The plaintiffs received an offer from an oil company to sell a portion of their property for $47,500. They applied to the County zoning authorities for a reclassification to permit the proposed service station. On two occasions the Zoning Board of Appeals of Kane County recommended that the request be granted but each time the Board of Supervisors of that County denied the recommendation. Thereupon, this suit was filed in declaratory judgment to test the validity of the single family classification.

The factors to be considered in a zoning case have been reiterated on numerous occasions, Bauske v. City of Des Plaines, 13 Ill.2d 169, 180, 148 N.E.2d 584 (1957), and it would extend this opinion unnecessarily to repeat those factors. Illinois Courts have repeatedly held that the factor of the greatest importance is the use and zoning of nearby properties. Jacobson v. City of Evanston, 10 Ill.2d 61, 70, 139 N.E.2d 205 (1956).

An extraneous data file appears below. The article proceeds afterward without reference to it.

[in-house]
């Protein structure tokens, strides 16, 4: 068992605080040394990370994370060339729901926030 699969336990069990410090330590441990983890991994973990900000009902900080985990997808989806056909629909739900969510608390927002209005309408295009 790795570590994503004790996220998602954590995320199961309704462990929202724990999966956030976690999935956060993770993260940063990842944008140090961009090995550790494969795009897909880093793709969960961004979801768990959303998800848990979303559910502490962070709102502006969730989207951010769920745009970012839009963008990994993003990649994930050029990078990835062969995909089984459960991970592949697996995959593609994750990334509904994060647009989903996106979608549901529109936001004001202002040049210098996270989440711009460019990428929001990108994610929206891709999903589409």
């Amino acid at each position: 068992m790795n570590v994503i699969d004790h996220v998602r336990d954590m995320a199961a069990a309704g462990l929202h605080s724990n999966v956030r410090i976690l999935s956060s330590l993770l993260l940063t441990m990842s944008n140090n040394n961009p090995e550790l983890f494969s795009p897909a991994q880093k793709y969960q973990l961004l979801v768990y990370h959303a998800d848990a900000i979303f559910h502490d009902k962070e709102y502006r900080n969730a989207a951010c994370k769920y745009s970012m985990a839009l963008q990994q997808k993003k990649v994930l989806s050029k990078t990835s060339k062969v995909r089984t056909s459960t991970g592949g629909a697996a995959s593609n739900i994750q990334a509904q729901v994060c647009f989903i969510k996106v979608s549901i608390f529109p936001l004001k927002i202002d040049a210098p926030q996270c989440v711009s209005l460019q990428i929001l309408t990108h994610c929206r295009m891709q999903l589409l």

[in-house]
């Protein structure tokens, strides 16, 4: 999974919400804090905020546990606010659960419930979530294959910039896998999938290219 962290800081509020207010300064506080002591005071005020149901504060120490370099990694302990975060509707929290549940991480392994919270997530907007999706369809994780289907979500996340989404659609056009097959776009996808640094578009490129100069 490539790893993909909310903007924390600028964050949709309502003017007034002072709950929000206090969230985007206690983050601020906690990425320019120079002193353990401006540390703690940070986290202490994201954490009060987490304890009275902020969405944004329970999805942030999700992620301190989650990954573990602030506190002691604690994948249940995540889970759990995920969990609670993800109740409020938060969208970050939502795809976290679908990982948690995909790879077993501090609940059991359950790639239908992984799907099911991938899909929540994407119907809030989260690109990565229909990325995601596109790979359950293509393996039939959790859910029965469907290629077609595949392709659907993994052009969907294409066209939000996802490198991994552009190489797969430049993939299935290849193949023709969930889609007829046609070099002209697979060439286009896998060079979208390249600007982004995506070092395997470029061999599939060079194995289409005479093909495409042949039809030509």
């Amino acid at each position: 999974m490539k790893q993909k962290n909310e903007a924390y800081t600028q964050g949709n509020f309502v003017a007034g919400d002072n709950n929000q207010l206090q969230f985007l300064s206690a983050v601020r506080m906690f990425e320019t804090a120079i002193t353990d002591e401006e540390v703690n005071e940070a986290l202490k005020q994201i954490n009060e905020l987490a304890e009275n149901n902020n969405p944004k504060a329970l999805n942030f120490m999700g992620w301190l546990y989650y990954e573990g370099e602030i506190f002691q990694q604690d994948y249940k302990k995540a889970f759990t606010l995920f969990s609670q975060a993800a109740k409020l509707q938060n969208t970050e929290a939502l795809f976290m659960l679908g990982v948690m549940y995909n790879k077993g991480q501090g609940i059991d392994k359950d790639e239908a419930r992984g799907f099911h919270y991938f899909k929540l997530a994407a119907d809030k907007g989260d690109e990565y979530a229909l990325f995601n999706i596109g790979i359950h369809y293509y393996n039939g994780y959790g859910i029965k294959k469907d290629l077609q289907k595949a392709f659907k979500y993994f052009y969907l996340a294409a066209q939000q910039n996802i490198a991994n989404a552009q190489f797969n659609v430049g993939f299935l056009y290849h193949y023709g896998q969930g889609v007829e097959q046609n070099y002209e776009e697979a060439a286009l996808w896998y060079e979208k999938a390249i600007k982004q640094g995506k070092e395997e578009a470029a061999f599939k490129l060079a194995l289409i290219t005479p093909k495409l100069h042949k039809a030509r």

Applying that test to the subject case it appears that the bulk of the nearby properties are either zoned or used for business purposes and for other purposes not compatible with single-family residence uses. It is obvious that the trend of development in the area is toward nonsingle-family uses. This has been recognized by the zoning authorities in the City of Aurora and even by the Board of Supervisors of Kane County. The defendant rezoned the Northeast corner of the intersection for the very purposes which plaintiffs now seek. That rezoning was apparently not contrary to either good zoning or planning practice. That rezoning installed the first gasoline service station in the area, but now it appears that good planning would prohibit another gasoline station across the street. This appears to be the sum total of the defense.